Payton – Eddie Payton, Walter Payton (brothers); Jarrett Payton (son of Walter)

Peko – Domata Peko, Tupe Peko (brothers), Kyle Peko (cousin)

Perkins – Don Perkins (great-uncle), Paul Perkins (great-nephew)

Perriman – Brett Perriman (father), Breshad Perriman (son)

Perry – Michael Dean Perry, William Perry (brothers)

Petrino – Bobby Petrino, Paul Petrino (brothers)

Phillips – Bum Phillips (father), Wade Phillips (son), Wes Phillips (grandson)

Pouncey – Maurkice Pouncey, Mike Pouncey (twin brothers)

Pyne – George Pyne II (father), George Pyne III (son), Jim Pyne (grandson)

Randle – Ervin Randle, John Randle (brothers)

Reed – Brooks Reed, Lucas Reed (brothers)

Reid – Eric Reid, Justin Reid (brothers)

Rice/Matthews – Jerry Rice (father), Jerry Rice Jr. (son); Jordan Matthews (cousin of the Rices)

Robiskie – Terry Robiskie (father), Andrew Robiskie, Brian Robiskie (sons)

Rodgers – Aaron Rodgers, Jordan Rodgers (brothers)

Ryan – Buddy Ryan (father); Rex Ryan, Rob Ryan (twin sons)

Salaam – Sulton Salaam (father); Rashaan Salaam (son)

Sanders – Barry Sanders (father), Barry J. Sanders (son)

Sauer – George Sauer (father); George Sauer Jr. (son)

Saul – Bill Saul, Rich Saul and Ron Saul (twin brothers)

Schwartz – Geoff Schwartz; Mitchell Schwartz (brothers)

Selmon – Dewey Selmon, Lee Roy Selmon (brothers)

Shanahan – Mike Shanahan (father), Kyle Shanahan (son)

Sharpe – Sterling Sharpe, Shannon Sharpe (brothers)

Sharper – Jamie Sharper, Darren Sharper (brothers).

Shepard – Darrell Shepard and Derrick Shepard (brothers); Sterling Shepard (son of Derrick)

Shula – Don Shula (father); Dave Shula, Mike Shula (sons).

Shuler – Mickey Shuler (father); Mickey Shuler, Jr. (son)

Simms – Phil Simms (father); Chris Simms, Matt Simms (sons)

Slater – Jackie Slater (father); Matthew Slater (son).

Smith – Rod Smith, Jaylon Smith (brothers)

Smith – Malcolm Smith, Steve Smith (brothers)

Spikes – Brandon Spikes, Takeo Spikes (cousins)

Stoops – Bob Stoops, Mike Stoops, Mark Stoops (brothers)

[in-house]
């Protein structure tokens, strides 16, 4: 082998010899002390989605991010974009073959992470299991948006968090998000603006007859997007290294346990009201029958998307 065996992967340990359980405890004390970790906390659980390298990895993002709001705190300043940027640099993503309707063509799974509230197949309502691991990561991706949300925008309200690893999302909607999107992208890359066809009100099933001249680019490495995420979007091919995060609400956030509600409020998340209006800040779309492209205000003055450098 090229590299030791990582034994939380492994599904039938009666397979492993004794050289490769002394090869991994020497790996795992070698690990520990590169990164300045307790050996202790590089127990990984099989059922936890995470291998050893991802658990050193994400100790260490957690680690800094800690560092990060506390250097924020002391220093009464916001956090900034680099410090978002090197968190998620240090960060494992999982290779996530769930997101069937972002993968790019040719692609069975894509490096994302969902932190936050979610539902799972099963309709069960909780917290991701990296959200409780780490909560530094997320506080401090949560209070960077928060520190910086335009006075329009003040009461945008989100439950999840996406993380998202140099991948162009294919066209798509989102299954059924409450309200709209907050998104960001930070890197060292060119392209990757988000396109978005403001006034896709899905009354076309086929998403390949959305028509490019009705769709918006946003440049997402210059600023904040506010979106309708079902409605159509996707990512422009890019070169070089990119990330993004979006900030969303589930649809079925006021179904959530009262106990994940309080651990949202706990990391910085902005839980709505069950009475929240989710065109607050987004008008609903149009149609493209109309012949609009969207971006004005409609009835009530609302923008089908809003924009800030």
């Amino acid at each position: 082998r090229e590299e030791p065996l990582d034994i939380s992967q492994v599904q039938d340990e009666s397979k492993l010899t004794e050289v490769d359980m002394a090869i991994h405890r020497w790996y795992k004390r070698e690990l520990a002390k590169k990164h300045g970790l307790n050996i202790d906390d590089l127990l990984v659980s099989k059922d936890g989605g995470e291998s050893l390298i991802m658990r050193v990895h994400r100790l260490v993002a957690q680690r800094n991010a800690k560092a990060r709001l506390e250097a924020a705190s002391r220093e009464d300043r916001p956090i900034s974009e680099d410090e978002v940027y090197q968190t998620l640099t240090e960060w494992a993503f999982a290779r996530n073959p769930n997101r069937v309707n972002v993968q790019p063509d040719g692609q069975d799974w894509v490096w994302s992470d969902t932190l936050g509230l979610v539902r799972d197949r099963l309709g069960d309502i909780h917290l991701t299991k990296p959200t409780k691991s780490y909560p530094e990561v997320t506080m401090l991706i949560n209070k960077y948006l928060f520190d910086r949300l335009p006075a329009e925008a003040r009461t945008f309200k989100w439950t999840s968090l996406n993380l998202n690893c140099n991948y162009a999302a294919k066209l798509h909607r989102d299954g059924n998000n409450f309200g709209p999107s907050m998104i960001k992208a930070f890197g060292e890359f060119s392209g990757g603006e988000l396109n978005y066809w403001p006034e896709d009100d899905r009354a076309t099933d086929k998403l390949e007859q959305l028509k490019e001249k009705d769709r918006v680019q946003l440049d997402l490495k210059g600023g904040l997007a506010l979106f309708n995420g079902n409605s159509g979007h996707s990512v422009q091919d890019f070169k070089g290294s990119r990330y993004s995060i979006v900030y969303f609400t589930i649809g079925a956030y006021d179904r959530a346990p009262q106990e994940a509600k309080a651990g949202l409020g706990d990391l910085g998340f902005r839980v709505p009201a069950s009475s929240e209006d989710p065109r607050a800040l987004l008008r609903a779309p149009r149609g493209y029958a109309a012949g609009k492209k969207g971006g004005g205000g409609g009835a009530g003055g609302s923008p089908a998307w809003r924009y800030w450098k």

Sudfeld – Nate Sudfeld, Zach Sudfeld (brothers)

Suhey – Steve Suhey (father), Matt Suhey (son)

Talbert – Don Talbert, Diron Talbert (brothers)

Tatupu – Mosi Tatupu (father), Lofa Tatupu (son)

Taylor – Fred Taylor (father), Kelvin Taylor (son)

Trufant – Desmond Trufant, Isaiah Trufant, Marcus Trufant (brothers)

Tuiasosopo – Manu Tuiasosopo (father), Marques Tuiasosopo (son)

Turk – Matt Turk, Dan Turk (brothers)

Upshaw – Gene Upshaw, Marvin Upshaw (brothers)

Urlacher – Brian Urlacher, Casey Urlacher (brothers)

Van Buren – Steve Van Buren, Ebert Van Buren (brothers)

Vereen – Shane Vereen, Brock Vereen (brothers)

Vick/Brooks – Michael Vick, Marcus Vick (brothers); Aaron Brooks (cousin to the Vicks)

Ward – Terron Ward, T. J. Ward (brothers)

Washington – Ted Washington Sr. (father), Ted Washington Jr. (son)

Watkins – Jaylen Watkins, Sammy Watkins (brothers)

Watt – J. J. Watt, Derek Watt, T. J. Watt (brothers)

Westbrook – Brian Westbrook, Byron Westbrook (brothers)

Whitehurst – David Whitehurst (father), Charlie Whitehurst (son)

Wilson – George Wilson (father), George Wilson Jr. (son)

Winslow – Kellen Winslow (father); Kellen Winslow II (son)

Wisniewski – Leo Wisniewski, Steve Wisniewski (brothers), Stefen Wisniewski (son of Leo, nephew of Steve)

Young – Willie Young (father); Rodney Young (son)

Zendejas - Luis Zendejas, Max Zendejas, Joaquin Zendejas (brothers), and Tony Zendejas (cousin)

Steger, Illinois

Steger is a village that straddles the border which separates Cook County and Will County, Illinois (Steger Road is the border line). It is 35 miles (56 km) south of Chicago and had a population at the 2010 census of 9,570.